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In 2008 I travelled with a dear friend to India for the first time. If you have ever been or have met anyone who has been to India, you will know that it is a place of complete opposites, never stagnant and never one complete thing. Beyond the enticing lure of enthralling contradictions, India touched me in an unexpected way. It taught me about connectivity.
When you walk down any street, hop off any train, walk into any shop, or traverse a mountain, desert, forest or cityscape, you are met with tea. Every person you meet, or person who wants to meet you, happens through the means of tea. Tea in India is synonymous with welcoming, sharing, and intimate relating. It is the excuse to strike up a conversation and share worlds. The people of India are fascinated with Westerners, and are so proud to share their tea with any traveller. Every person and household has his or her unique mix, majority of which is crafted by the very purveyor of it. When they share that brew, they are sharing an essence of their very raw selves. They are so honored and excited to do so. In exchange, it is with the intention of getting to know you, and everything that is your essence.
In China and Japan, tea is a prerequisite for almost everything. No business meeting or home visit goes without first drinking tea. Tea is honoured as a way that brings one to the present moment, where one can more effectively be present to the person being interacted with, leaving the outside world and all that has proceeded behind. That is a way of honouring the other person, and being honoured in return. In Japan, it is taken further by honouring the environment through subtle representations of the seasons, knowing that just as you are not separate from yourself, you are not separate from the environment and therefore not separate from anyone else for that matter.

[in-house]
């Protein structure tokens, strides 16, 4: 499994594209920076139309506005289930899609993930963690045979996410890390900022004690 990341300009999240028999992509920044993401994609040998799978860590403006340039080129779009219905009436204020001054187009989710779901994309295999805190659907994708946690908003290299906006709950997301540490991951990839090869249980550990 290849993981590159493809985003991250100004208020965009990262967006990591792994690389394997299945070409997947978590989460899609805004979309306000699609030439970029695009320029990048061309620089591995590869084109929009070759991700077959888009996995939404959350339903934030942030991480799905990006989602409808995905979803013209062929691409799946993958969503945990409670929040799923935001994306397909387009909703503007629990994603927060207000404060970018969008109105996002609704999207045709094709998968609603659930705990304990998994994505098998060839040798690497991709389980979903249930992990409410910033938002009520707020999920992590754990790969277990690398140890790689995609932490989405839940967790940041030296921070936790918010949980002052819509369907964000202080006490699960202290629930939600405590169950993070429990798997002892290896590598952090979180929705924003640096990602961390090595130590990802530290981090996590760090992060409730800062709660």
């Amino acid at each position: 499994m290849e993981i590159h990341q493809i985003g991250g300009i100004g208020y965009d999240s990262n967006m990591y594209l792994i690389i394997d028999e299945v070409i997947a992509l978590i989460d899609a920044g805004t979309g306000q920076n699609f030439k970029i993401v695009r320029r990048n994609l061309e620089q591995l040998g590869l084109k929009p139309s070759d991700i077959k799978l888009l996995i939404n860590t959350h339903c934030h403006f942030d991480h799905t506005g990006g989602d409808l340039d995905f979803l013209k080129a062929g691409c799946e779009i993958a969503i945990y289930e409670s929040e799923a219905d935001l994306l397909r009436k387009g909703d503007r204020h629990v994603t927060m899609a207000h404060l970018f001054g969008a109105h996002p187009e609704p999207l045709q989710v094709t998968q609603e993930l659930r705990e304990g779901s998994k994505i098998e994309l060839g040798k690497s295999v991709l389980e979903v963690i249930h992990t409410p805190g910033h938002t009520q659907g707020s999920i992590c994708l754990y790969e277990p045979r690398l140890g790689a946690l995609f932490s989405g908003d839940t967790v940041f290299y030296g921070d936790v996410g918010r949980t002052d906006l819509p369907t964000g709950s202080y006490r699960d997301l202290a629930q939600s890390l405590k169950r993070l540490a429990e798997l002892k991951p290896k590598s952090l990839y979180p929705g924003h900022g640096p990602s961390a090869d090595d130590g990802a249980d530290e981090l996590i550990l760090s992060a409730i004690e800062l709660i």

Tea is a way to connect to the self, the other and the environment. When entering a traditional Chashitsu, tearoom, it is done so through a very small door that requires one to crawl on hands and knees into the small room where tea will be shared. The symbolism of this is to show that all are equal in the house of tea, regardless of your wealth, societal order, religion or gender. It is only when you relinquish all these things can you truly be a receiver of tea, and more so because you are receiving it from another, the tea master. Tea is the ultimate catalyst for connectivity.
In Morocco and Turkey, tea is a sign of hospitality. It accompanies every meeting, encounter, and food event. When you walk through the markets, down the streets, enter an eatery or come into a home, tea is served. It is the very essence and foundation of sharing, of host offering a part of them humbly and with openness to the guest, and the guest receiving this gift in return offers himself or herself.